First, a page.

We just show people ping-ponging off each other and it looks random. While somebody's trying to do something serious somebody comes in and snakes him in the back, and that looks like bulls**t and everybody gets upset

Round two

There are combos to be mastered and discovered. Players are doing it right now, and impressive videos are springing up in threads on Shoryuken and other sites. Players are already coming up with their own tricks, set-ups and traps - the technology, to use the fighting game vernacular - and using it online.

But the executional barrier in All-Stars is easier than in other fighting games, and Seth admits it. There's nothing nearly as complicated as the Dragon Punch motion (forward, down, down-forward) in the game. Each move is either a single button press or a button press plus a direction. Instead, the skill is in spacing and mastering directional strength. Characters have been designed to be either directionally able or disabled. Some characters have special moves that make them strong moving down on you from above. Some have special moves that make them strong firing attacks directly above.

“Evil Cole is viscous,” Seth says. “He can catch you from underneath. He can give you a really hard time by shooting up a lot of crap into the air that's hard to avoid. You have to commit early otherwise you're going to get reset or hit several more times. He's very strong against characters that are directly above him.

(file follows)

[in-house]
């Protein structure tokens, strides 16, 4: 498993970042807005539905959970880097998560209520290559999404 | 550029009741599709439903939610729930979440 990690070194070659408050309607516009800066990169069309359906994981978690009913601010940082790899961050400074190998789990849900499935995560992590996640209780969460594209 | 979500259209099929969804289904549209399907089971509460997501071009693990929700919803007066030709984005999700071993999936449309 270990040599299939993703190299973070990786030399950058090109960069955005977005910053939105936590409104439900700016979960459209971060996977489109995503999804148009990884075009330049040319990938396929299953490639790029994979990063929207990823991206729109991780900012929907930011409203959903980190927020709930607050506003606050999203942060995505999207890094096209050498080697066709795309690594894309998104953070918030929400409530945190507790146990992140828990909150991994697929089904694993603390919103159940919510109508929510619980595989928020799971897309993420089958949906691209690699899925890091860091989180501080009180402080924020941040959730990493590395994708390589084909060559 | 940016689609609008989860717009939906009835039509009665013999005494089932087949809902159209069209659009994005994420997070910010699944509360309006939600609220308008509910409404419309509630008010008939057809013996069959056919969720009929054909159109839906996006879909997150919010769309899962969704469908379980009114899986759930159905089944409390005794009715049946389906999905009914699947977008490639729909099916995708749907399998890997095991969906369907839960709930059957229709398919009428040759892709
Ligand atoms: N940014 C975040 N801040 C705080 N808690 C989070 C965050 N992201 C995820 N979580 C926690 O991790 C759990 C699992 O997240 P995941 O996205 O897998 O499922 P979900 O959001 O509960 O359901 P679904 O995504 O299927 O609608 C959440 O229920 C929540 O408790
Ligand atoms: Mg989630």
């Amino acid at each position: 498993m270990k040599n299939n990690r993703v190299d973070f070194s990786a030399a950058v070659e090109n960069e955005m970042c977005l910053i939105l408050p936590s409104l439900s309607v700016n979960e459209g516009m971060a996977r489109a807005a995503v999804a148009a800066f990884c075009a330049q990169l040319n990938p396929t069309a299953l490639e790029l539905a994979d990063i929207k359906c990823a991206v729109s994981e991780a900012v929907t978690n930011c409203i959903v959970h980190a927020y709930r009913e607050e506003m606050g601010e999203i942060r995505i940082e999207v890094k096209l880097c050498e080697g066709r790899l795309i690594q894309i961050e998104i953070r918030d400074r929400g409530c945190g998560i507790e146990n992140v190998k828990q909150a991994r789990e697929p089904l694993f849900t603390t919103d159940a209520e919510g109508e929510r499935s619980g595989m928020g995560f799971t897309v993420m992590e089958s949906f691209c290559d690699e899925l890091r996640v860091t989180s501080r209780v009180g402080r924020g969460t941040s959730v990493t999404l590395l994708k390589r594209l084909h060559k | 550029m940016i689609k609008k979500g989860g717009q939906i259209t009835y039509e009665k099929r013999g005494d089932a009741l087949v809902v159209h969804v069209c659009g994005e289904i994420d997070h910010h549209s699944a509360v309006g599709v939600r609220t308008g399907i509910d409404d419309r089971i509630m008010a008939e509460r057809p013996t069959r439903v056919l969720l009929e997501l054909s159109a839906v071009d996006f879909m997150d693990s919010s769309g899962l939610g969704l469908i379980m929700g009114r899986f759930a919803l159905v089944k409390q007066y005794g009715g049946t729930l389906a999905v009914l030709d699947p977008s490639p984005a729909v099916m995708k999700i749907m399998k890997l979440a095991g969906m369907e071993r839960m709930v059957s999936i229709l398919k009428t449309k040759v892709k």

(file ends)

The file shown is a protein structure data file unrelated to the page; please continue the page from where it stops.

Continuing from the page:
“Every character has some mix of these abilities. Those things are all true to a certain extent in Street Fighter and Marvel, but it's more important because of the freedom of movement in this game and the relative size of the stage.”

We'll know soon enough whether fighting game experts will take All-Stars seriously. EVO, the biggest and most prestigious fighting game tournament in the world, will soon, once again, be upon us. Will All-Stars be there?

“Ten or fifteen per cent chance,” Seth says. “I'm cynical about the audience, even though those are my people. I hope it is for two reasons. One, because the game is interesting enough and fresh enough to deserve a place there. But that's also not how games are decided at Evo. The decision is also based on which games players want to play. So, it's got to find popular support in terms of the players.